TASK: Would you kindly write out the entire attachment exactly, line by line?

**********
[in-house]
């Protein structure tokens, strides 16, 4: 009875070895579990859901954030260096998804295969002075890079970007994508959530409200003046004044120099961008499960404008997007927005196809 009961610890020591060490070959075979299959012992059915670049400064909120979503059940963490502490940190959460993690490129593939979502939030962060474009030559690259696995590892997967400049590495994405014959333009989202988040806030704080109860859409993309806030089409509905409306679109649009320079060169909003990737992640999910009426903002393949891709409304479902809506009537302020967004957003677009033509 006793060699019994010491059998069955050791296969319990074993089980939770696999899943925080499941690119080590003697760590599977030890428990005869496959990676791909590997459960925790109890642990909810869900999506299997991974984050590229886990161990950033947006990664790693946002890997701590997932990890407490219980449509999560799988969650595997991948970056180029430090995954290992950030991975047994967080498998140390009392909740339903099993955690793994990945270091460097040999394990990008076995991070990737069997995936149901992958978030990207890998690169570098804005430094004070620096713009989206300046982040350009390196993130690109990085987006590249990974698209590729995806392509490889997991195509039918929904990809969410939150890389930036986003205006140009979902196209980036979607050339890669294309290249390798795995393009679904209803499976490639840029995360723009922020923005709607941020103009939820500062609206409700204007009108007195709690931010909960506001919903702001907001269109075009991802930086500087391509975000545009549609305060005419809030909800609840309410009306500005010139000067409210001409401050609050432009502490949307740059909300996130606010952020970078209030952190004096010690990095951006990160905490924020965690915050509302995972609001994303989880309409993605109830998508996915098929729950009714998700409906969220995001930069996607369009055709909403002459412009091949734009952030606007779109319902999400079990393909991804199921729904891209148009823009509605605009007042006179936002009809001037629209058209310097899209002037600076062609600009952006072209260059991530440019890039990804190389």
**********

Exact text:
[in-house]
């Protein structure tokens, strides 16, 4: 009875070895579990859901954030260096998804295969002075890079970007994508959530409200003046004044120099961008499960404008997007927005196809 009961610890020591060490070959075979299959012992059915670049400064909120979503059940963490502490940190959460993690490129593939979502939030962060474009030559690259696995590892997967400049590495994405014959333009989202988040806030704080109860859409993309806030089409509905409306679109649009320079060169909003990737992640999910009426903002393949891709409304479902809506009537302020967004957003677009033509 006793060699019994010491059998069955050791296969319990074993089980939770696999899943925080499941690119080590003697760590599977030890428990005869496959990676791909590997459960925790109890642990909810869900999506299997991974984050590229886990161990950033947006990664790693946002890997701590997932990890407490219980449509999560799988969650595997991948970056180029430090995954290992950030991975047994967080498998140390009392909740339903099993955690793994990945270091460097040999394990990008076995991070990737069997995936149901992958978030990207890998690169570098804005430094004070620096713009989206300046982040350009390196993130690109990085987006590249990974698209590729995806392509490889997991195509039918929904990809969410939150890389930036986003205006140009979902196209980036979607050339890669294309290249390798795995393009679904209803499976490639840029995360723009922020923005709607941020103009939820500062609206409700204007009108007195709690931010909960506001919903702001907001269109075009991802930086500087391509975000545009549609305060005419809030909800609840309410009306500005010139000067409210001409401050609050432009502490949307740059909300996130606010952020970078209030952190004096010690990095951006990160905490924020965690915050509302995972609001994303989880309409993605109830998508996915098929729950009714998700409906969220995001930069996607369009055709909403002459412009091949734009952030606007779109319902999400079990393909991804199921729904891209148009823009509605605009007042006179936002009809001037629209058209310097899209002037600076062609600009952006072209260059991530440019890039990804190389």